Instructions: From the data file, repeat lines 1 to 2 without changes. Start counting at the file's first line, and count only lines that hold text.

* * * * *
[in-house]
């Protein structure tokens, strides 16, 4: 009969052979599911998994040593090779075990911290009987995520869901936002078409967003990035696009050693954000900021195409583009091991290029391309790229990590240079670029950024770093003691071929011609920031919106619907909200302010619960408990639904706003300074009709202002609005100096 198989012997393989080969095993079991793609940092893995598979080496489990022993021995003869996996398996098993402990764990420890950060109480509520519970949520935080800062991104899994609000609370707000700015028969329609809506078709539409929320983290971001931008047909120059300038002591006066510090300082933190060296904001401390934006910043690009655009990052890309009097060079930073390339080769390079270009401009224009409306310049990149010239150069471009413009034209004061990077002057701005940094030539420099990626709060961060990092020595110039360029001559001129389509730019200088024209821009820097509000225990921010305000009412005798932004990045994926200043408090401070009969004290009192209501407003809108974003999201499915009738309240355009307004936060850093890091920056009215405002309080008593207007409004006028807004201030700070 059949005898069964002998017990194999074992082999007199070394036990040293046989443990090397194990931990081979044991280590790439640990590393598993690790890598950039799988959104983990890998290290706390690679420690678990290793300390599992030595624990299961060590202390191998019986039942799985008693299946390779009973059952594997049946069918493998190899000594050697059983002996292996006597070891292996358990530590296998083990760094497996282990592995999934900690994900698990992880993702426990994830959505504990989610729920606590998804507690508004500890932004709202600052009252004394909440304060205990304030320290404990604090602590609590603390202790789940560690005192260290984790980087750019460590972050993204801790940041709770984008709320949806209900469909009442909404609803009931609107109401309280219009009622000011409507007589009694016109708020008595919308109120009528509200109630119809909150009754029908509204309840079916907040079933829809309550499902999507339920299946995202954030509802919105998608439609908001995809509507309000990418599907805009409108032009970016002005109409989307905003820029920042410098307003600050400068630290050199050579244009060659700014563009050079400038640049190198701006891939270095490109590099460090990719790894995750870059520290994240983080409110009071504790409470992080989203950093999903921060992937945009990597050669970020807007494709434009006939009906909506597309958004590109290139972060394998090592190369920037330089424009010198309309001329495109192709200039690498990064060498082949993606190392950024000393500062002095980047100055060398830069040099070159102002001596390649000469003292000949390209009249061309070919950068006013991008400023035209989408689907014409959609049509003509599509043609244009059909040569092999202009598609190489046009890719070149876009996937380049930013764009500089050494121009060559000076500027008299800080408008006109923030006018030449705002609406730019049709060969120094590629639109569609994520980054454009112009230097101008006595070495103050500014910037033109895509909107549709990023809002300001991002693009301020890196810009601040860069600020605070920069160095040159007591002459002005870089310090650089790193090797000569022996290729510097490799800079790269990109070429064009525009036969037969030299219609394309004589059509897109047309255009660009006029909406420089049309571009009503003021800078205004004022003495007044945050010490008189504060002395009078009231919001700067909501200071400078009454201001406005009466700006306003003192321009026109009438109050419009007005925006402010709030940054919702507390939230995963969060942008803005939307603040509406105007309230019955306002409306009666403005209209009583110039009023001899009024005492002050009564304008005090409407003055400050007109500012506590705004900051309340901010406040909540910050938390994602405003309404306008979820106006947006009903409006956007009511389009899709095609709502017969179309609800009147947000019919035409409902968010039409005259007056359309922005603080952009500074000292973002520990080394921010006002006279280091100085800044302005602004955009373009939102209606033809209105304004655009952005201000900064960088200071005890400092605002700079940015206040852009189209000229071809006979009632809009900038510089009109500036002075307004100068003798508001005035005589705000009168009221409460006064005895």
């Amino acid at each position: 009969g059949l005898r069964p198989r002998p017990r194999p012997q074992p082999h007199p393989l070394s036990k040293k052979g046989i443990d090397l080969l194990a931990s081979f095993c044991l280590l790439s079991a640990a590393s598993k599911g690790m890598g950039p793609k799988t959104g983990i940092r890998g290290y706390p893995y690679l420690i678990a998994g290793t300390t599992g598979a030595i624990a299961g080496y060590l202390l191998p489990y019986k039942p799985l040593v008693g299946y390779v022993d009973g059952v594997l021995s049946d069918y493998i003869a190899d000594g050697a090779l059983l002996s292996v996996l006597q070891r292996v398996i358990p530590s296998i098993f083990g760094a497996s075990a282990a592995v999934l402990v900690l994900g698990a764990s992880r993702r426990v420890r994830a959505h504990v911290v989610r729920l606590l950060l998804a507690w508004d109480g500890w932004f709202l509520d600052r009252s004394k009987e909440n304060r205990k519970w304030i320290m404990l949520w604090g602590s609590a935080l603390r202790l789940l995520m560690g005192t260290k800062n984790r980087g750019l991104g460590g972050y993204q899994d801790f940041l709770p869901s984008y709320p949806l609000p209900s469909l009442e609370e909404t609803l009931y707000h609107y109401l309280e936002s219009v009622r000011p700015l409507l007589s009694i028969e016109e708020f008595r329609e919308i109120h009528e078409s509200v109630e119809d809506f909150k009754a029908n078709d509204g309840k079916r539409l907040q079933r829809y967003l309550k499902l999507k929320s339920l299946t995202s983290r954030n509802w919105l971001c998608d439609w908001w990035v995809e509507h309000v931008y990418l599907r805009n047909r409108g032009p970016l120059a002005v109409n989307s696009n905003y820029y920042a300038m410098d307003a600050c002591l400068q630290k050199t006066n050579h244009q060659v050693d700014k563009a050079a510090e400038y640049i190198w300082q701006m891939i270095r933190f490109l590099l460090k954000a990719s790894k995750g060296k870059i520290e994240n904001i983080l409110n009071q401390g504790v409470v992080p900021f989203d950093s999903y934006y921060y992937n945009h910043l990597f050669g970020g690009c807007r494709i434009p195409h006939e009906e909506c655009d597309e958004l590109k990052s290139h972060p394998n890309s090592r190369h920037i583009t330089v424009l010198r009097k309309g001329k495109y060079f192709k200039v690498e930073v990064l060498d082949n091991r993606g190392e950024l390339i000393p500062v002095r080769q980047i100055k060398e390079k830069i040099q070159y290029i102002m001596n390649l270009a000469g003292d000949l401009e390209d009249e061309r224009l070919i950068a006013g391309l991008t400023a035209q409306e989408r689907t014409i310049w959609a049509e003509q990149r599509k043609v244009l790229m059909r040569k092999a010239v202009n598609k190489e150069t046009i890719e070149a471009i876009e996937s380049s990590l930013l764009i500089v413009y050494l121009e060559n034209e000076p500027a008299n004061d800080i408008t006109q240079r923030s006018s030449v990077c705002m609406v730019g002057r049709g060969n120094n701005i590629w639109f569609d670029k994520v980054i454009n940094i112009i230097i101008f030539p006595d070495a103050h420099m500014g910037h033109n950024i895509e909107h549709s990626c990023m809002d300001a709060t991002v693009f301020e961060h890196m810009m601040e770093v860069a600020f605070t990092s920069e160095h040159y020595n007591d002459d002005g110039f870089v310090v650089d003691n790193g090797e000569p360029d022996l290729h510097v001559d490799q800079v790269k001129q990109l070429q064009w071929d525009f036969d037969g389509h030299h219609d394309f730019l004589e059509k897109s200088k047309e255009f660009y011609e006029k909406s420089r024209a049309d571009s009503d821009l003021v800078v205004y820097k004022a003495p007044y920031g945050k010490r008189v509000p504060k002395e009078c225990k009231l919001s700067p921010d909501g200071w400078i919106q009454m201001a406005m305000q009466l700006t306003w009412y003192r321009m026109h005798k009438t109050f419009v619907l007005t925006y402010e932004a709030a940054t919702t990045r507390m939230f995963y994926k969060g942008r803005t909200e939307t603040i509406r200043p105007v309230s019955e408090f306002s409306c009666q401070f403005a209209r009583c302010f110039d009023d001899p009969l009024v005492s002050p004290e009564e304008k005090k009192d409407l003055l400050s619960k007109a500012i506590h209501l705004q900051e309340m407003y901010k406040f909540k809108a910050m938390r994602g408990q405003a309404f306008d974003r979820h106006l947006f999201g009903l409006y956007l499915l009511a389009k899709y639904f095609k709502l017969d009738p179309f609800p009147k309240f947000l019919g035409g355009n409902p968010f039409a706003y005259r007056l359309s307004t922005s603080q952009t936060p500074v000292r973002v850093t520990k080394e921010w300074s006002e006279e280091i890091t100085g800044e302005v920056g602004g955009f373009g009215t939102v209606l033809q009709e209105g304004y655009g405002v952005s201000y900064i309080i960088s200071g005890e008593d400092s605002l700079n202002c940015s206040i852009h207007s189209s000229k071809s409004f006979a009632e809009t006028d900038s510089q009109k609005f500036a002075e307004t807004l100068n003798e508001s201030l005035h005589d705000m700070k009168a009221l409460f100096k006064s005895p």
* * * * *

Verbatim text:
[in-house]
């Protein structure tokens, strides 16, 4: 009969052979599911998994040593090779075990911290009987995520869901936002078409967003990035696009050693954000900021195409583009091991290029391309790229990590240079670029950024770093003691071929011609920031919106619907909200302010619960408990639904706003300074009709202002609005100096 198989012997393989080969095993079991793609940092893995598979080496489990022993021995003869996996398996098993402990764990420890950060109480509520519970949520935080800062991104899994609000609370707000700015028969329609809506078709539409929320983290971001931008047909120059300038002591006066510090300082933190060296904001401390934006910043690009655009990052890309009097060079930073390339080769390079270009401009224009409306310049990149010239150069471009413009034209004061990077002057701005940094030539420099990626709060961060990092020595110039360029001559001129389509730019200088024209821009820097509000225990921010305000009412005798932004990045994926200043408090401070009969004290009192209501407003809108974003999201499915009738309240355009307004936060850093890091920056009215405002309080008593207007409004006028807004201030700070 059949005898069964002998017990194999074992082999007199070394036990040293046989443990090397194990931990081979044991280590790439640990590393598993690790890598950039799988959104983990890998290290706390690679420690678990290793300390599992030595624990299961060590202390191998019986039942799985008693299946390779009973059952594997049946069918493998190899000594050697059983002996292996006597070891292996358990530590296998083990760094497996282990592995999934900690994900698990992880993702426990994830959505504990989610729920606590998804507690508004500890932004709202600052009252004394909440304060205990304030320290404990604090602590609590603390202790789940560690005192260290984790980087750019460590972050993204801790940041709770984008709320949806209900469909009442909404609803009931609107109401309280219009009622000011409507007589009694016109708020008595919308109120009528509200109630119809909150009754029908509204309840079916907040079933829809309550499902999507339920299946995202954030509802919105998608439609908001995809509507309000990418599907805009409108032009970016002005109409989307905003820029920042410098307003600050400068630290050199050579244009060659700014563009050079400038640049190198701006891939270095490109590099460090990719790894995750870059520290994240983080409110009071504790409470992080989203950093999903921060992937945009990597050669970020807007494709434009006939009906909506597309958004590109290139972060394998090592190369920037330089424009010198309309001329495109192709200039690498990064060498082949993606190392950024000393500062002095980047100055060398830069040099070159102002001596390649000469003292000949390209009249061309070919950068006013991008400023035209989408689907014409959609049509003509599509043609244009059909040569092999202009598609190489046009890719070149876009996937380049930013764009500089050494121009060559000076500027008299800080408008006109923030006018030449705002609406730019049709060969120094590629639109569609994520980054454009112009230097101008006595070495103050500014910037033109895509909107549709990023809002300001991002693009301020890196810009601040860069600020605070920069160095040159007591002459002005870089310090650089790193090797000569022996290729510097490799800079790269990109070429064009525009036969037969030299219609394309004589059509897109047309255009660009006029909406420089049309571009009503003021800078205004004022003495007044945050010490008189504060002395009078009231919001700067909501200071400078009454201001406005009466700006306003003192321009026109009438109050419009007005925006402010709030940054919702507390939230995963969060942008803005939307603040509406105007309230019955306002409306009666403005209209009583110039009023001899009024005492002050009564304008005090409407003055400050007109500012506590705004900051309340901010406040909540910050938390994602405003309404306008979820106006947006009903409006956007009511389009899709095609709502017969179309609800009147947000019919035409409902968010039409005259007056359309922005603080952009500074000292973002520990080394921010006002006279280091100085800044302005602004955009373009939102209606033809209105304004655009952005201000900064960088200071005890400092605002700079940015206040852009189209000229071809006979009632809009900038510089009109500036002075307004100068003798508001005035005589705000009168009221409460006064005895």